Article

An accelerating high-latitude jet in Earth’s core

  • Nature Geoscience volume 10, pages 6268 (2017)
  • doi:10.1038/ngeo2859
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Abstract

Observations of the change in Earth’s magnetic field—the secular variation—provide information about the motion of liquid metal within the core that is responsible for the magnetic field’s generation. High-resolution observations from the European Space Agency’s Swarm satellite mission show intense field change at high latitude, localized in a distinctive circular daisy-chain configuration centred on the north geographic pole. Here we show that this feature can be explained by a localized, non-axisymmetric, westward jet of 420 km width on the tangent cylinder, the cylinder of fluid within the core that is aligned with the rotation axis and tangent to the solid inner core. We find that the jet has increased in magnitude by a factor of three over the period 2000–2016 to about 40 km yr−1, and is now much stronger than typical large-scale flows inferred for the core. We suggest that the current accelerating phase may be part of a longer-term fluctuation of the jet causing both eastward and westward movement of magnetic features over historical periods, and may contribute to recent changes in torsional-wave activity and the rotation direction of the inner core.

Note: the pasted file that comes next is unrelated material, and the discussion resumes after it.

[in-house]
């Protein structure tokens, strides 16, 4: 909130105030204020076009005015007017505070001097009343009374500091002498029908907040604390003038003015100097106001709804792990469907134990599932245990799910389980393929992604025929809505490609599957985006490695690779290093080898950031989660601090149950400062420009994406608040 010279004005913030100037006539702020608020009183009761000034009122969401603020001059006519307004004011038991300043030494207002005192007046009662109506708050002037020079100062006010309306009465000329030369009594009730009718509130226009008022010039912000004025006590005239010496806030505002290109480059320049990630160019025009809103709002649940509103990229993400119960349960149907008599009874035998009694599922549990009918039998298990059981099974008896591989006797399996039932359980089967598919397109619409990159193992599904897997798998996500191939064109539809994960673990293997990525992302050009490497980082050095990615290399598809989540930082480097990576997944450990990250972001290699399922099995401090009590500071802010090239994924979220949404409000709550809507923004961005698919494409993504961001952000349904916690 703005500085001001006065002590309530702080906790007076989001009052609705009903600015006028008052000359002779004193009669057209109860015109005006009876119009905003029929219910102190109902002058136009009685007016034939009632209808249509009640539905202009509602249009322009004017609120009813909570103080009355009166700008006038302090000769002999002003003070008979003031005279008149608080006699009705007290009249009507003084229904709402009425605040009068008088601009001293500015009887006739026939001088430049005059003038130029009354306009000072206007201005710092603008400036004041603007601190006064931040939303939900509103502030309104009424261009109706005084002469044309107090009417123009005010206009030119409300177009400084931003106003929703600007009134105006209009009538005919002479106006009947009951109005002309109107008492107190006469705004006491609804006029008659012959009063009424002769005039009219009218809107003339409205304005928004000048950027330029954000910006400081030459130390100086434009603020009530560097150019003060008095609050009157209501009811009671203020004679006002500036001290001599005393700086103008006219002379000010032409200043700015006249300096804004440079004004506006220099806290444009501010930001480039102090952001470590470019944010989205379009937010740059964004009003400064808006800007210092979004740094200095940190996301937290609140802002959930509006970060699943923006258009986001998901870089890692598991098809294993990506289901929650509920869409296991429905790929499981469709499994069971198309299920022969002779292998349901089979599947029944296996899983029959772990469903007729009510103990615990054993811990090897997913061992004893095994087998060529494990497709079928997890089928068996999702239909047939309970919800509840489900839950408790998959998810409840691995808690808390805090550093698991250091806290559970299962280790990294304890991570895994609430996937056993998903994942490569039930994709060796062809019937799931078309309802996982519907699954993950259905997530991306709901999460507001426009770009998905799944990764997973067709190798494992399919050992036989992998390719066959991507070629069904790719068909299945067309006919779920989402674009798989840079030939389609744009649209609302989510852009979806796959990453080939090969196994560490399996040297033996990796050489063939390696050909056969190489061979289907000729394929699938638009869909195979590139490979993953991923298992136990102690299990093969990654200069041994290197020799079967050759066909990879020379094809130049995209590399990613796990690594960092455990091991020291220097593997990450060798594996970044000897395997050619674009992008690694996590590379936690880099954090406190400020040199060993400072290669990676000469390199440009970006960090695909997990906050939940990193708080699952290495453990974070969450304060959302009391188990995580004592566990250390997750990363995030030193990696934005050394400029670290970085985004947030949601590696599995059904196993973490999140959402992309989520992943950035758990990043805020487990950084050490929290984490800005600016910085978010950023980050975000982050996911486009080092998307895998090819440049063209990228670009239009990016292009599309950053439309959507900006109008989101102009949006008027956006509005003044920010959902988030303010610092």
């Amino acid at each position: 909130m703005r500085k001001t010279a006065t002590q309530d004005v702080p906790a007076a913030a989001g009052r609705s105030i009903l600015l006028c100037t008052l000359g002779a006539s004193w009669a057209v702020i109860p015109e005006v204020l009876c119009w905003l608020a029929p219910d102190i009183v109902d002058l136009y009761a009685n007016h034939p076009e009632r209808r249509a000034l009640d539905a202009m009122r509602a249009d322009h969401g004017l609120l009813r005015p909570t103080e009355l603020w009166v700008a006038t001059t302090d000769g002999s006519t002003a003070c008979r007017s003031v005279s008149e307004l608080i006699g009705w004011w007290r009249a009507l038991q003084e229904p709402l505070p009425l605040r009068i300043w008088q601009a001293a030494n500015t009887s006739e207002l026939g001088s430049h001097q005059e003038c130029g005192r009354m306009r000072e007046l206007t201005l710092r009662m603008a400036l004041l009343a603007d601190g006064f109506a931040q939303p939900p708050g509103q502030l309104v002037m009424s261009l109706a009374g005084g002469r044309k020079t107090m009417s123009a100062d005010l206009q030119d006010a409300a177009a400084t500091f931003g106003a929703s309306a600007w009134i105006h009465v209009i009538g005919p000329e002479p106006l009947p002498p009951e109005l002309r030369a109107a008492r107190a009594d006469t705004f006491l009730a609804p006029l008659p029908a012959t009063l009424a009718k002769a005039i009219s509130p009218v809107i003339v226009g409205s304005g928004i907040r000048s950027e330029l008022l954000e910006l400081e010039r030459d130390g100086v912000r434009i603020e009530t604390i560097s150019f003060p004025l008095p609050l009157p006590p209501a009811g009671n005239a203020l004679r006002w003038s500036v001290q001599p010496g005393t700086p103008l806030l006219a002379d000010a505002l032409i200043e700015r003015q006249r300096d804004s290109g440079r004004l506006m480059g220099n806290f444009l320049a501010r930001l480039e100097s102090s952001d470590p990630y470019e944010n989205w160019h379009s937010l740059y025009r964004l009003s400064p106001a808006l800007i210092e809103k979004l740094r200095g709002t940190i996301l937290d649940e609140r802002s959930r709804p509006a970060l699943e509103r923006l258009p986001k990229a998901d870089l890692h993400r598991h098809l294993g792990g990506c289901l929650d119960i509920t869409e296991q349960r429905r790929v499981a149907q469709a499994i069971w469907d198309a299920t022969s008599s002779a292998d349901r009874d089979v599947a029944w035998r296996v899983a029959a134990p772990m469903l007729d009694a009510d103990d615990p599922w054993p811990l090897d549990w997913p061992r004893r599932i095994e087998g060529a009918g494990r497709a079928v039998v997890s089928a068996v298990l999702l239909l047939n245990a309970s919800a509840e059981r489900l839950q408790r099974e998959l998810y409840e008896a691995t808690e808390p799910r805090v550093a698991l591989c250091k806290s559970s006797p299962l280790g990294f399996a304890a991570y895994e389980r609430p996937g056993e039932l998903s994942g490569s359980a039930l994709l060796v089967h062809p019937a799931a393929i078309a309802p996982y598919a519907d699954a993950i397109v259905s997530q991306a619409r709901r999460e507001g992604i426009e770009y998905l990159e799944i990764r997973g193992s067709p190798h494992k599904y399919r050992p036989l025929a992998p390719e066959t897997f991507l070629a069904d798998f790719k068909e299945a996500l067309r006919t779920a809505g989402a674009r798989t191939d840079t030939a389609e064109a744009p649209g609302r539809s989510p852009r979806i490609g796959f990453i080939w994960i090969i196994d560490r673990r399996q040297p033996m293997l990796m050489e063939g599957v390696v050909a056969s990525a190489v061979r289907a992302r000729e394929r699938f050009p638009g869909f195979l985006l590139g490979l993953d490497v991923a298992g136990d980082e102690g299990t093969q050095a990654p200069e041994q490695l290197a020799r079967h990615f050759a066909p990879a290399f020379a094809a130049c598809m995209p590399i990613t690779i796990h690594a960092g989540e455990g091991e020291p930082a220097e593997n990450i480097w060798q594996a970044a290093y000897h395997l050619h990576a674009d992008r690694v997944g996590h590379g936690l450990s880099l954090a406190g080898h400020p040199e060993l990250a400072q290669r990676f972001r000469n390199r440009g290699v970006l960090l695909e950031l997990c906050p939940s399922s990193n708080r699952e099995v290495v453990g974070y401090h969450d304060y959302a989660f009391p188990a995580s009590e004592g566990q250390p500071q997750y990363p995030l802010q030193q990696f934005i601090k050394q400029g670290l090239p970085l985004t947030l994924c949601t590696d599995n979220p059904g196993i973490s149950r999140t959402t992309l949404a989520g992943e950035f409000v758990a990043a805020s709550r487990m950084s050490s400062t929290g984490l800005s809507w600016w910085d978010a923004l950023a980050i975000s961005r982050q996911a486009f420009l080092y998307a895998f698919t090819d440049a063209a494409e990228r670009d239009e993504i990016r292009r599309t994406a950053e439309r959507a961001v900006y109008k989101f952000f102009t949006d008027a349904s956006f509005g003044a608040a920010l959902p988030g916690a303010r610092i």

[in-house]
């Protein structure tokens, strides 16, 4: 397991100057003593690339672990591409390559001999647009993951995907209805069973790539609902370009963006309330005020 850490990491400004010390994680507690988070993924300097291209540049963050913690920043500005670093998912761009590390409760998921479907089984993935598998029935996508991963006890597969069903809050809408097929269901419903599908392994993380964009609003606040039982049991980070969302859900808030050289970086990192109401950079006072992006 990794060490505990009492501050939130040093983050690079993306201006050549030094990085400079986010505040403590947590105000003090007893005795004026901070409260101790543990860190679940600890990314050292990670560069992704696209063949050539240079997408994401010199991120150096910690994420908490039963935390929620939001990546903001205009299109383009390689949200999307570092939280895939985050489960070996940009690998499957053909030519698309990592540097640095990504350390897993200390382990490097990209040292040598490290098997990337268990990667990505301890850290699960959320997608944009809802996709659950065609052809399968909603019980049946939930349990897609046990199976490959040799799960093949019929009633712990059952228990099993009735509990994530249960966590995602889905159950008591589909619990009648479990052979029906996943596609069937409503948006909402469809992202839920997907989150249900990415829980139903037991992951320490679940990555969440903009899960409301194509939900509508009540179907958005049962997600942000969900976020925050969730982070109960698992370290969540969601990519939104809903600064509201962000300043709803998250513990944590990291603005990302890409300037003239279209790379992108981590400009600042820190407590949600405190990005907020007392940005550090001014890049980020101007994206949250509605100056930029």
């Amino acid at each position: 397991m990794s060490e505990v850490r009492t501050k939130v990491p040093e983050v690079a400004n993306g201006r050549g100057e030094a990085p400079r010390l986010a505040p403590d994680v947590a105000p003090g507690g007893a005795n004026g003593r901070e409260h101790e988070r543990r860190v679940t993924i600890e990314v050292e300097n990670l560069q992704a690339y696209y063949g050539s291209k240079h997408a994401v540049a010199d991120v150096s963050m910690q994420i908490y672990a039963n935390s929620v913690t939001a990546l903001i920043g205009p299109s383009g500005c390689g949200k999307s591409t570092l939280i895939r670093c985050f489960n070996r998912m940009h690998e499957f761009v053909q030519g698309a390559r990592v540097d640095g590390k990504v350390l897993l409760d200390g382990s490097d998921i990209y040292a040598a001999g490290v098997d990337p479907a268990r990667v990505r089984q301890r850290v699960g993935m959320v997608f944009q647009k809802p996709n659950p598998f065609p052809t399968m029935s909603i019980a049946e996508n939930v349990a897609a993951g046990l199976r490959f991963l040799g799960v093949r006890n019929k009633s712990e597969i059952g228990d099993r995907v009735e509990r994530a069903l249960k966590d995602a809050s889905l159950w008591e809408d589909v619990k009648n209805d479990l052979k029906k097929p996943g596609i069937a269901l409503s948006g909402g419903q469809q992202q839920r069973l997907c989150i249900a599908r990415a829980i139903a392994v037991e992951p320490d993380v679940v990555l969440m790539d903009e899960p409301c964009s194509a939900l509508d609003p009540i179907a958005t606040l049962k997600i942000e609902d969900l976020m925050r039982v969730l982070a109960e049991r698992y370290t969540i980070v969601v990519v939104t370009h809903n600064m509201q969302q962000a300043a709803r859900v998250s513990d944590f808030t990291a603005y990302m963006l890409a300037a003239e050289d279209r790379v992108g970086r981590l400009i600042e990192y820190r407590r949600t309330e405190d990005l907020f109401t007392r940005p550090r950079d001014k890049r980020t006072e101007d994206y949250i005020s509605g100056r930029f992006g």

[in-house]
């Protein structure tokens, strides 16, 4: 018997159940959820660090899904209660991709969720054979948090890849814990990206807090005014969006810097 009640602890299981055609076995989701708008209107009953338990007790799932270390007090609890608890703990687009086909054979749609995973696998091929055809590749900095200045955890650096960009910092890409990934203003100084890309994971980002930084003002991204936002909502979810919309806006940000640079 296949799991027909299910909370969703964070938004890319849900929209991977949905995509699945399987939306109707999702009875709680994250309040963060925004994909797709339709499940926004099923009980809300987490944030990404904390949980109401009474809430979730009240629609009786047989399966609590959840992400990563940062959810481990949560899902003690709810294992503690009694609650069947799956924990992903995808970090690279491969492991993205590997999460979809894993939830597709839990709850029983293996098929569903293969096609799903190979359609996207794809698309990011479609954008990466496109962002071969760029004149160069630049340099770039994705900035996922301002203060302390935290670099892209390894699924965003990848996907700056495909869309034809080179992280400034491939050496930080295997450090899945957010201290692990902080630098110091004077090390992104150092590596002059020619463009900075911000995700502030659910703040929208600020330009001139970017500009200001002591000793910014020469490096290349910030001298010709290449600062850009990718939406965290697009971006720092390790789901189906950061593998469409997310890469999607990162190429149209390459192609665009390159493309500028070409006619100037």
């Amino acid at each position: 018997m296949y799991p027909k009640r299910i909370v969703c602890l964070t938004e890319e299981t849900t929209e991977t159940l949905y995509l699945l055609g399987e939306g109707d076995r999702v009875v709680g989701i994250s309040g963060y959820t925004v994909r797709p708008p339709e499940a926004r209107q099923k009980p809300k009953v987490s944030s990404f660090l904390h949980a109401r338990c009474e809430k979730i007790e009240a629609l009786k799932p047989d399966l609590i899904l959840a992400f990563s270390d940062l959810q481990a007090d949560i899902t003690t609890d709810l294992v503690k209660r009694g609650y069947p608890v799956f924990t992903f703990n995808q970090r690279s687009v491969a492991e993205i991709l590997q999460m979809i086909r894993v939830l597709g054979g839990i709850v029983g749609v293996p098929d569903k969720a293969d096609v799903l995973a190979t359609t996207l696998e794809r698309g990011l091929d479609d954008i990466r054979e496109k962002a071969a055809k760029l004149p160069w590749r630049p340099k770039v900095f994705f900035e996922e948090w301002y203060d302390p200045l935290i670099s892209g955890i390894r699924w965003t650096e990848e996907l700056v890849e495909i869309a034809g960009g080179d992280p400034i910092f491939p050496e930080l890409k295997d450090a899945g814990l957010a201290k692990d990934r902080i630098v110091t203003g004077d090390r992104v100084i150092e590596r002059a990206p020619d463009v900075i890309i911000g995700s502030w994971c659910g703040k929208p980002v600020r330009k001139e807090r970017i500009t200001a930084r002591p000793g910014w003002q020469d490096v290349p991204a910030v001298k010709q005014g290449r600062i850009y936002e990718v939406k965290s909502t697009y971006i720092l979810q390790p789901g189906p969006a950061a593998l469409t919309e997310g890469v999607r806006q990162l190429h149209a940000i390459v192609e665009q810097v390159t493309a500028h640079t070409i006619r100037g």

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Acknowledgements

Swarm data used in the construction of the magnetic field models were provided by the European Space Agency. The support of the CHAMP mission by the German Aerospace Center (DLR) and the Federal Ministry of Education and Research is gratefully acknowledged. The staff of the geomagnetic observatories and INTERMAGNET are thanked for supplying high-quality observatory data. The deep-Earth research group within the School of Earth and Environment, University of Leeds, is thanked for comments and discussion on an early version of this manuscript. The figures were produced using the Python package Matplotlib33. The authors would like to thank R. Holme and I. Wardinski for constructive comments that helped improve the manuscript. P.W.L. was partially supported by the NERC grant NE/G014043/1.

Author information

Affiliations

  1. School of Earth and Environment, University of Leeds, Leeds LS2 9JT, UK

    • Philip W. Livermore
  2. School of Mathematics, University of Leeds, Leeds LS2 9JT, UK

    • Rainer Hollerbach
  3. DTU Space, Technical University of Denmark, 2800 Kongens Lyngby, Copenhagen, Denmark

    • Christopher C. Finlay

Authors

  1. Search for Philip W. Livermore in:

  2. Search for Rainer Hollerbach in:

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Contributions

All authors contributed to the design and rationale of this work. C.C.F. provided and commented on the observational field models; P.W.L. and R.H. devised the numerical scheme. P.W.L. performed the calculations and wrote the paper, on which all authors commented.

Competing interests

The authors declare no competing financial interests.

Corresponding author

Correspondence to Philip W. Livermore.

Supplementary information